She was lovely. More than that. She had it all. Dusky good looks. That smile. "Esperanza is my name", she said earlier in an accent that just shivered me. Lips made for kissing – a line I'd overheard and remembered long before I understood the meaning of "cheesy".
I was in a foreign country. Alone in the moment, without complications and the usual reporting lines. It was sunset. It seemed right.
We had met earlier at dinner. Both of us at adjacent tables surrounded by chattering and eating. Couples lapsing into those silences which others observe as either comforting or the product of a splendid indifference aged over time. Old familiars being strangers in their own way.
Our eyes had engaged and then with a staccato rhythm the glances led to the awkward words on the way to the toilet when the inevitable chance meeting was mutually engaged. That she couldn’t speak a word of English became as immediately apparent as the inadequacy of my faltering school boy Spanish. And yet a bargain had been sealed and we both knew when the others were having after dinner drinks and indulging in yet more boring reminiscences we would meet outside in the garden. The hour arranged with fingers more urgent than a deaf person at the bar at closing time.
When you are waiting time always drags. The imagination kick starts and the journey of fears and fantasies begins. What to talk about? How to behave? Listing things for idle chit chat. Doing that adolescent contortionist thing of trying to see if you smell ok.
A kiss? The seemingly unachievable, out of reach, tantalising and forbidden. A prize which only other people seemed to win in this exotic country – or so they said. Could it be me? Would it happen? Questions, doubts, urgent. Don’t!
But they were gone when she disappeared out of the door with the most discrete backward glance. The brief gleam of her eye like a signal to follow. I couldn’t not. Catholics always "couldn’t not", a sentence construction for the congenitally guilty.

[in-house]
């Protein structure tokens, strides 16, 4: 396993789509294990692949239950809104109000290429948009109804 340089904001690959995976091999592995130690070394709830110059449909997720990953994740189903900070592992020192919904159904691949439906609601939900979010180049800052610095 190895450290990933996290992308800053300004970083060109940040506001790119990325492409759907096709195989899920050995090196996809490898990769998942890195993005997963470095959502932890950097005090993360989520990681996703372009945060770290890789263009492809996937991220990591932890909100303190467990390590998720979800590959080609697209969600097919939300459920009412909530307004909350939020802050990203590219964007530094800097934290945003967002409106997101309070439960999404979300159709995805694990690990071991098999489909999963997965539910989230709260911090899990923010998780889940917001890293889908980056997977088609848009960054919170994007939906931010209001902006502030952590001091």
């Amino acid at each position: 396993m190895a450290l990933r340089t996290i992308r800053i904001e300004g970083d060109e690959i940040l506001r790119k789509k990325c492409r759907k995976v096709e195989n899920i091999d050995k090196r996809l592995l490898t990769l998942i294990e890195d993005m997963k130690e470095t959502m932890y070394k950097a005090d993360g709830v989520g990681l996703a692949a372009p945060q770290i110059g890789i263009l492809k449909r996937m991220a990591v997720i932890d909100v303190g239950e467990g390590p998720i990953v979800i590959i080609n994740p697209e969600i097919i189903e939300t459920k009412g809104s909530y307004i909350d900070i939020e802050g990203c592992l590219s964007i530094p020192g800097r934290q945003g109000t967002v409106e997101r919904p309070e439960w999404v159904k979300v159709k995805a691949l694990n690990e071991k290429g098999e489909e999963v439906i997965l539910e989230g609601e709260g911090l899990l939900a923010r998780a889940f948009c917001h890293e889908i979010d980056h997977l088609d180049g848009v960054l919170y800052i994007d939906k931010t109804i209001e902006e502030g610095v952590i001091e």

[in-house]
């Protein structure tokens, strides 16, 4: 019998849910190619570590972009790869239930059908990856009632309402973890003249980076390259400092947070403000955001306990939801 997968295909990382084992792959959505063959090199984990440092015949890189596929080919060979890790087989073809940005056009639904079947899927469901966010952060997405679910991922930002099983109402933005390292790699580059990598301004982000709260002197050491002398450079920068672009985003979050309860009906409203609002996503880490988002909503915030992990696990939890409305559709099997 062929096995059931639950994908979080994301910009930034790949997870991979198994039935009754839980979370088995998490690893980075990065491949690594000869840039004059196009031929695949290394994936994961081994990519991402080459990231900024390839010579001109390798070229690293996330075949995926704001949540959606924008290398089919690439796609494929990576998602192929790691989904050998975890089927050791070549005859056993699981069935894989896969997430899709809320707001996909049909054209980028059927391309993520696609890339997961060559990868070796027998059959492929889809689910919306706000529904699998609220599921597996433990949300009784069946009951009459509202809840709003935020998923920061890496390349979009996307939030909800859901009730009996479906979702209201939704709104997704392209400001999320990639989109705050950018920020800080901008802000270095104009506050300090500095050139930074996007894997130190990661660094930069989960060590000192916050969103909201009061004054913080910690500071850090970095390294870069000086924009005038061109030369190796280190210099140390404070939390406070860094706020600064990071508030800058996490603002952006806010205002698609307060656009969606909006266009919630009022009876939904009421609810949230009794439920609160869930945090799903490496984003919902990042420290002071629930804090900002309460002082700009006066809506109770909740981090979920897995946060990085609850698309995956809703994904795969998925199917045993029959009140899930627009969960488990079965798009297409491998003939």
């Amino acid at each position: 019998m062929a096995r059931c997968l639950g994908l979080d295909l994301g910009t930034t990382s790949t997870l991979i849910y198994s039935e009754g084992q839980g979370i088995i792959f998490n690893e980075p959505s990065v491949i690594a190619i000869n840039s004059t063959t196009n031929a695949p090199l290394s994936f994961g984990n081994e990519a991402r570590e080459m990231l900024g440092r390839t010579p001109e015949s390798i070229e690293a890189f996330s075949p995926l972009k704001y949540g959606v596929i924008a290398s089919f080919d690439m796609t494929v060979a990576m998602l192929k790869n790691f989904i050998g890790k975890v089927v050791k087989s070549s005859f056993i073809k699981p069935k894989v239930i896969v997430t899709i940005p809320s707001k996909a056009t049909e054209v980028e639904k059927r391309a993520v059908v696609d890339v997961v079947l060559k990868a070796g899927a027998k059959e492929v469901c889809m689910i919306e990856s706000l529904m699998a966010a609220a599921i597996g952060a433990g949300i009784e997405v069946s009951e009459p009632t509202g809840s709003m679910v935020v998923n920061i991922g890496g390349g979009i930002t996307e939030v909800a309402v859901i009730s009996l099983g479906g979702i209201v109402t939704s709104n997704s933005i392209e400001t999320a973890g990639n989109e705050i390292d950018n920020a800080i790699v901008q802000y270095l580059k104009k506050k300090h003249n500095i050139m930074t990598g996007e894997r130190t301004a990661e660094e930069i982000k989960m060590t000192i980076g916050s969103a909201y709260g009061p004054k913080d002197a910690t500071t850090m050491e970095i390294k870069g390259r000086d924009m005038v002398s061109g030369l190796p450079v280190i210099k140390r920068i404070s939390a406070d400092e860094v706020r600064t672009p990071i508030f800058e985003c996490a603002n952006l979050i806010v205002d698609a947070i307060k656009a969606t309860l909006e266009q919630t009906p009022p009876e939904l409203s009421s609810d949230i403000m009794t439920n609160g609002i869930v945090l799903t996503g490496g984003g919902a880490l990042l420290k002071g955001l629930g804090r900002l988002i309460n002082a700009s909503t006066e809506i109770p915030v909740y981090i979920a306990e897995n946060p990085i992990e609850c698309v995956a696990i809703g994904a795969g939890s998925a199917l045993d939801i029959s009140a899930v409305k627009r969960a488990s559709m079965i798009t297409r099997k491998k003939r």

Then we were alone. Unable to talk yet mumbling in half words of each other’s language. Yet communication was there I thought.
This is it. Hopes and fears. Oh my God. Gazes fixed on each other I made the move I had rehearsed countless times in my head. It was to be smooth, sophisticated, seamless. The Kiss. And yet as I moved, she turned her head, seamless gave way to lunge. I missed her mouth. She drew back. Saw me for the amateur I knew I was and as my face coloured to the roots of my hair she gave me a look of pity that was worse than disdain. Come back later little boy was the torturing message. I had blown my first kiss. Blown it.
So what is going on? Here I am 40 years later walking on my own enjoying the fruits of a successful career, relationships under the bridge. Mature, confident. Oh really? Then why still blush at that memory? And why has it come back now? And when it comes it brings friends. Other life events to relive like watching an old movie. Only in this production I’m sometimes the one that is hurt and I have to admit the one who is often the author of the hurt. Ouch.
But the pilgrimage has its own way of dealing with these times when the past calls a little too loudly. It may be the fellowship of other pilgrims, the welcome of the people but mostly it is just the walking. The thing I have learned is that the simple action of one step in front of the other creates a meditative rhythm, a oneness with the moment. And rather than thinking the deep thoughts of failure and hurt, of ambitions achieved and desires still to be made real, somehow a sense of contentment descends. Scenes are relived with diminishing embarrassment. Now the strong, over achiever and the wee boy who couldn’t kiss embrace.
They no longer hate each other.